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Our Coast’s Food: Classic Pimento Cheese

A pimento cheese BLT was on the menu at the late Nick's Diner that operated in downtown Wilmington. Purists tolerate say pimento cheese belongs all on its own on soft white bread, but even they'd have to admit that this sure looks good. Photo: Liz Biro.

A pimento cheese BLT was on the menu at the late Nick’s Diner that operated in downtown Wilmington. Purists say pimento cheese belongs all on its own on soft white bread, but even they’d have to admit that this sure looks good. Photo: Liz Biro.

This is part a monthly series about the food of the N.C. coast. Our Coast’s Food is about the culinary traditions and history of N.C. coast. The series covers the history of the region’s food, profiles the people who grow it and cook it, offers cooking tips — how hot should the oil be to fry fish? — and passes along some of our favorite recipes. Send along any ideas for stories you would like us to do or regional recipes you’d like to share. If there’s a story behind the recipe, we’d love to hear it.

If someone on the North Carolina coast asks you if you want a “pamena” cheese sandwich, you’ve hit gold.

“Carolina caviar” and “southern pate” are other names for the preparation you are about to receive, assuming you are in your right mind and said yes to the offer.

“Pamena,” is southern for “pimento” as in “pimento cheese.” The recipe has gotten downright uppity at restaurants, supermarket cheese counters and the home kitchens of foodies who can’t let classics rest. In my mind, no version matches the South’s simple blend of mayonnaise, Cheddar or hoop cheese and sweet red peppers named pimento. Old-timers still call the combination “pamena” cheese.

I’ve seen pimento cheese containing fresh garlic, Jarlsberg cheese, Chinese hot mustard, ground ancho chili and wasabi. One recipe I found suggested a mix of Velveeta and Miracle Whip on tortilla chips instead of the old-fashioned pimento cheese sandwich on white bread.

Well, bless their hearts (translation: they have no idea what they’re doing).

Many a mama has made pimento cheese in eastern North Carolina. Tubs of old-fashioned pimento cheese are sold in country convenience stores and old-school grocers like Piggly Wiggly. A pimento cheese sandwich remains a quick, tasty, nourishing lunch for farmers, fishermen and road workers.

A lot of pimento cheese is found east of North Carolina’s I-95 and west, too, but it’s probably not a North Carolina invention.

A German man served beer and cheese spread at his Frankfort, Ky., saloon in the early 1900s. The South’s British ancestors are famous for potted cheeses. Some research claims that the first pimento cheese was like the stuff you buy in those little Kraft jars, all cream cheese and sweet red peppers prepared and packed in a factory.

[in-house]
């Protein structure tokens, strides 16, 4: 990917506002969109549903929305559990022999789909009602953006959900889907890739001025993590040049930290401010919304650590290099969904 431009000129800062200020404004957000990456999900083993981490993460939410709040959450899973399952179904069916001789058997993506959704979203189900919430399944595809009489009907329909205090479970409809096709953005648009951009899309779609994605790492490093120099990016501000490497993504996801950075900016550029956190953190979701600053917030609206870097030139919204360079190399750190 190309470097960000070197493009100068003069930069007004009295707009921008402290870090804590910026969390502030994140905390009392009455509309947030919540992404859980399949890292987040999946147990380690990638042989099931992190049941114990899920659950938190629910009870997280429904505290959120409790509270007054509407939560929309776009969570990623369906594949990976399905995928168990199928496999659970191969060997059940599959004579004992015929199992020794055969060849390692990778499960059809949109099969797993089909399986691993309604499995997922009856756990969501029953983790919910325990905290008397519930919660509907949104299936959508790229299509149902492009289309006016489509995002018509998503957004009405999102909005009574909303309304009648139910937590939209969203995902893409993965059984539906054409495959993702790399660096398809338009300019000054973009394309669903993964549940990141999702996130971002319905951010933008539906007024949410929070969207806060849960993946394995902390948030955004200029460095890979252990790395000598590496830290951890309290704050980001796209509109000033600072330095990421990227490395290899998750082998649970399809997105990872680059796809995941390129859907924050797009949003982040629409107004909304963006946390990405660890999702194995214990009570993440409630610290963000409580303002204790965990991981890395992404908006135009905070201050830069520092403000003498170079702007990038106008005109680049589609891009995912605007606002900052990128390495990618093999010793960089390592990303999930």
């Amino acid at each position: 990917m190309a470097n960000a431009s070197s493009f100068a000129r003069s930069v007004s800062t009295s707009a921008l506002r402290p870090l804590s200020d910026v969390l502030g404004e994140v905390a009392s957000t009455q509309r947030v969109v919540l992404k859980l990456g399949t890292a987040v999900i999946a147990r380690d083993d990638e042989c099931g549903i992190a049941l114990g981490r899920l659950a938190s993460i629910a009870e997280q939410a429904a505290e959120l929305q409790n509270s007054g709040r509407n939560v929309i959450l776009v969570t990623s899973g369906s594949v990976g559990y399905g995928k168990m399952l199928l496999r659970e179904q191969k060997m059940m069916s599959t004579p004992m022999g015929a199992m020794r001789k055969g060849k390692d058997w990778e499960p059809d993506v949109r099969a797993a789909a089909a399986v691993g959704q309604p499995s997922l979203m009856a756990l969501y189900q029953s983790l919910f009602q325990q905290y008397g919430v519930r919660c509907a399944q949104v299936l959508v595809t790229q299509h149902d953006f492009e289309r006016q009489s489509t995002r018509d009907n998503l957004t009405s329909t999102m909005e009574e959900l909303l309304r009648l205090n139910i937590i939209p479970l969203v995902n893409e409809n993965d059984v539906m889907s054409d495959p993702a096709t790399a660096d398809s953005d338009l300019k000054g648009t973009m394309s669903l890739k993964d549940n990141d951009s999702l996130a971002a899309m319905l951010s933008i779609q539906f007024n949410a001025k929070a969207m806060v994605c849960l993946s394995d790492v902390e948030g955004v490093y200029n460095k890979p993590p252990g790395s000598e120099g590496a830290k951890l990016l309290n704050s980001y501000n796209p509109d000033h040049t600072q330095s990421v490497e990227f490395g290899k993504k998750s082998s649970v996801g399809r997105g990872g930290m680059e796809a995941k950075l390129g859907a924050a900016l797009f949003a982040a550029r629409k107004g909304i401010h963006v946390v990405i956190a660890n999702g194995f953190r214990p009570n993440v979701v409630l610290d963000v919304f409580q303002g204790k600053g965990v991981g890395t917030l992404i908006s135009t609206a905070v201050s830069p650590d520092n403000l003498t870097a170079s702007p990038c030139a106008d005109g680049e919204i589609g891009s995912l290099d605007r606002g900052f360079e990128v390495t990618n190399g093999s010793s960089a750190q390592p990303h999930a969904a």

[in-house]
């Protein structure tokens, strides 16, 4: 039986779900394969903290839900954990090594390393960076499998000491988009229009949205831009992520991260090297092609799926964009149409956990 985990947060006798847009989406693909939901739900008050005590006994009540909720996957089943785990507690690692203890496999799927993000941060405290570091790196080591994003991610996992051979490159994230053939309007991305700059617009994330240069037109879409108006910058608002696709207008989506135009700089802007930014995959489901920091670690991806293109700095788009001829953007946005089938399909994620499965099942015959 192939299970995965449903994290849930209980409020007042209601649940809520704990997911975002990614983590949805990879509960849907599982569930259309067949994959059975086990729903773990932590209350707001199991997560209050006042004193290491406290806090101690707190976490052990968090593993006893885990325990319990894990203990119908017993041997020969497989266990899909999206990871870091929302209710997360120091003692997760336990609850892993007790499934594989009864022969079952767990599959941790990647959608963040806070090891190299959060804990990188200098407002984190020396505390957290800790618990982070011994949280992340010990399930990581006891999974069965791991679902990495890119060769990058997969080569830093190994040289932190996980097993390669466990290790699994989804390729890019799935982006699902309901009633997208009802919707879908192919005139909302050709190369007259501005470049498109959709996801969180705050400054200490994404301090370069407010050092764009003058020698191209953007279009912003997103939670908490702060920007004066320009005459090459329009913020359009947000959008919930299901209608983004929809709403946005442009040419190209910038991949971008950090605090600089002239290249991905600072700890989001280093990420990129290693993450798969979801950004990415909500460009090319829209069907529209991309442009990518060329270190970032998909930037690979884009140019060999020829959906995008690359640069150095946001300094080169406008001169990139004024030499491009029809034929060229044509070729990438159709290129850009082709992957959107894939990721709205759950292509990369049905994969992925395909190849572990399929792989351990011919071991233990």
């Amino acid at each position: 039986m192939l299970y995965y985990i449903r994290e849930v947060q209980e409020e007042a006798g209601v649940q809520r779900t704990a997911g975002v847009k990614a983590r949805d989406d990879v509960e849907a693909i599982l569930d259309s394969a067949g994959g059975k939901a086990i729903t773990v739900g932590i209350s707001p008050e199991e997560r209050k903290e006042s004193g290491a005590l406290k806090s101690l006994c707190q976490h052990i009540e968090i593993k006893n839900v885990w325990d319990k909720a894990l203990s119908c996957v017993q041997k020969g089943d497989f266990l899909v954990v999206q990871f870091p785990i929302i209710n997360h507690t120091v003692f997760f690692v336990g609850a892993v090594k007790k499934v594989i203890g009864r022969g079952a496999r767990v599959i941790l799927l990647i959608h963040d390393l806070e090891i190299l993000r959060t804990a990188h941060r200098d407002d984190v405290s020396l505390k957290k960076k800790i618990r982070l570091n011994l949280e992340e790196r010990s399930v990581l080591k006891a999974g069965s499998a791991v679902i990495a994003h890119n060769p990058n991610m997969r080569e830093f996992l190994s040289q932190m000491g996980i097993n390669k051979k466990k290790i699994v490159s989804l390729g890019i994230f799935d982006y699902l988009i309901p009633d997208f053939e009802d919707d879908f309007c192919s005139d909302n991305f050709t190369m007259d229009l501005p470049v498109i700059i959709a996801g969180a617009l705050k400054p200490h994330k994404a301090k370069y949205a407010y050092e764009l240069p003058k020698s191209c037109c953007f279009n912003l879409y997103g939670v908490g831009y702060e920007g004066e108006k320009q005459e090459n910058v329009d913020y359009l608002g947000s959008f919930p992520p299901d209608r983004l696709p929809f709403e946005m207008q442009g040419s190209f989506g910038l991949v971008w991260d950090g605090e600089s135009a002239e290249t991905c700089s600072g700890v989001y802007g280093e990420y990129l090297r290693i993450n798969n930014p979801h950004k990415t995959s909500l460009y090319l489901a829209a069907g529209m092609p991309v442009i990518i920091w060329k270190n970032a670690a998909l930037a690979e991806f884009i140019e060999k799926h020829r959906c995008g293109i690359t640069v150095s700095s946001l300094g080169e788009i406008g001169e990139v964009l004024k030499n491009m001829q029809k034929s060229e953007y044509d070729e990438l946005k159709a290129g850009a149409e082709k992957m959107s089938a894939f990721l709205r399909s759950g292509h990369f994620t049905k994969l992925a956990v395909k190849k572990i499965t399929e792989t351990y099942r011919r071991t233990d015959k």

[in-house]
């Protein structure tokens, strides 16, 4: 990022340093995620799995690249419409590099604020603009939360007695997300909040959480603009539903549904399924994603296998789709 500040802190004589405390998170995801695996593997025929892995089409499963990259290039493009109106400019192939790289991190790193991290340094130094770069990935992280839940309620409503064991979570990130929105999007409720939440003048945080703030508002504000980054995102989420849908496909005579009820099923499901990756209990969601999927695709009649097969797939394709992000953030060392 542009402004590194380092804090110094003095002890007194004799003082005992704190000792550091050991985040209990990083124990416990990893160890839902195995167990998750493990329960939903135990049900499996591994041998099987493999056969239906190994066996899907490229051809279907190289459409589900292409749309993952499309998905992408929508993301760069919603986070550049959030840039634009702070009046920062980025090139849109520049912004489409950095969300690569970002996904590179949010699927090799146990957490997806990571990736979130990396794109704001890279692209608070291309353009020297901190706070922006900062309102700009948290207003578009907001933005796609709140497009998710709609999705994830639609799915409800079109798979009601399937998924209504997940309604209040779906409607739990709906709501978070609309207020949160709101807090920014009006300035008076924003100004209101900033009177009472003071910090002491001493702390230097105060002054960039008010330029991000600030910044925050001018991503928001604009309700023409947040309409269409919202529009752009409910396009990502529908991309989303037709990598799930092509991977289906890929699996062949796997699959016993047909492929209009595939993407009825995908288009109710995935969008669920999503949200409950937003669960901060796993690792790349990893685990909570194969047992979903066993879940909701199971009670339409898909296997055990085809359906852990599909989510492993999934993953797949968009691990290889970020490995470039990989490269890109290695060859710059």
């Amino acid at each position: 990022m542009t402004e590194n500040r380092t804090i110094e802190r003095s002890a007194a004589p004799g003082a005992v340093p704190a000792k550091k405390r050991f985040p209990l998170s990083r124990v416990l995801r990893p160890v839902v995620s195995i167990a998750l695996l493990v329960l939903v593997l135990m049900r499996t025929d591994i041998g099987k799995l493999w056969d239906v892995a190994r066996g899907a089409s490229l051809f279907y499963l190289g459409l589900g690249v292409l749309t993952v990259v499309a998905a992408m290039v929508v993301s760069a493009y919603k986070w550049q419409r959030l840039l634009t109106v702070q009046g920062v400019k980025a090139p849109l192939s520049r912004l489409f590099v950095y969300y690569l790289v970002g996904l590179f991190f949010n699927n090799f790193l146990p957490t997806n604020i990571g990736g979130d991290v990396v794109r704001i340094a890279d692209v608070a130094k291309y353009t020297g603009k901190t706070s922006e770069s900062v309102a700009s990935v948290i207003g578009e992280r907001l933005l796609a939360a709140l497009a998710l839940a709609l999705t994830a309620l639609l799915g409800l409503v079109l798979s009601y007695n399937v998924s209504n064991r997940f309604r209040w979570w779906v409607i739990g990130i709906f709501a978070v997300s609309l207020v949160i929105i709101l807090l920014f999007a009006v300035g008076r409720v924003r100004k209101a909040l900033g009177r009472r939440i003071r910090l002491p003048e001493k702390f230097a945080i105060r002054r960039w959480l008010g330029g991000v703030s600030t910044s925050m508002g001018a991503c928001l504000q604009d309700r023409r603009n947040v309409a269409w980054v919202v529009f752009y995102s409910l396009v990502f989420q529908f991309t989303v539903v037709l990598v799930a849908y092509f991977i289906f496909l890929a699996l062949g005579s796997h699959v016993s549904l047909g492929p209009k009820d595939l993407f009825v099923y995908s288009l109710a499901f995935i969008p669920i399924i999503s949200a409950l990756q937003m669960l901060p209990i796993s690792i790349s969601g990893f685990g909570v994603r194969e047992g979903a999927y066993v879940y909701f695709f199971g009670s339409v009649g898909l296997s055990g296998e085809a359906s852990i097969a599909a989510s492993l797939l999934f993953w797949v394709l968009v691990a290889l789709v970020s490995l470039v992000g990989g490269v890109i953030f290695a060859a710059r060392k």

Well, bless their hearts.

Southerners may have been inspired by all the marketing that surrounded early commercial pimento cheese in jars. If they were, I think they made pimento cheese better. They grated some of that big round of hoop cheese you still see in N.C. country stores and mixed it with sweet red peppers that grew so well in the South. Homemade dressing or the South’s famous Duke’s mayonnaise held it all together.

Pimento cheese on toasted French bread. Photo: Liz Biro

Pimento cheese on toasted French bread. Photo: Liz Biro

However it came about, pimento cheese is ubiquitous in the South and now more famous that those early commercial versions. At 95-year-old Robert’s Market in Wrightsville Beach, hundreds of pounds of true pimento are sold each week. You’ll find Robert’s pimento cheese at supermarkets like Harris Teeter, too.

Years ago, when the Robert’s spread was made by the loving hands of Mary Shepard, I talked with her about the recipe.

“You can’t have it,” Shepard said.

The secret formula is former market owner Eva Cross’ old-fashioned recipe, Shepard said. All Shepard would tell me about Robert’s pimento cheese was “it’s the real thing,” a mix of “the right mayonnaise,” good cheese, pimentos and “maybe a little something else.”

Shepard was well familiar with “the real thing.” The Brunswick County native grew up on a farm, where she learned to make pimento cheese from her mother, who she figured learned it from her mother.

Shepard wouldn’t give me that recipe either. She said she would pass it on to her children, although she didn’t have the recipe written down.

“I just know it by heart,” she said.

Old-fashioned Pimento Cheese

Based on my chat with Mary Shepard, I developed this recipe. The trick to pimento cheese is getting the correct ratio of cheese to peppers to mayonnaise. The mixture should be soft enough to spread but not so soft that it runs out the sides of your white bread sandwich, untoasted, of course. You may serve it on crackers, preferably Ritz. Bless my heart, I’ve even spread it on fried pork skins.

1 pound hoop cheese or sharp Cheddar cheese, orange not white

1 7-ounce jar chopped pimentos

Tabasco sauce, cayenne pepper or ground black pepper, to taste

1⁄2 to 2/3 cup Duke’s mayonnaise

Finely grate cheese and place in a large bowl. Gently stir in pimentos and Tabasco sauce or pepper of choice. Fold in mayonnaise. Stir until smooth, but do not mash. Mixture should have noticeable bits of pimento. Refrigerate three hours or overnight. Makes about 3 cups.

Source: Liz Biro

About the Author

Liz Biro

Liz and her family came to North Carolina for the expansive beaches, friendly atmosphere and fresh seafood. Since arriving as a child, she’s never looked back at her native New Jersey. A journalist for 25 years, she's covered everything from local fisheries to politics. Liz left it all behind for a while to become a chef and run her own catering company. Today, she writes about food and dining for the Indianapolis Star and for Coastal Review.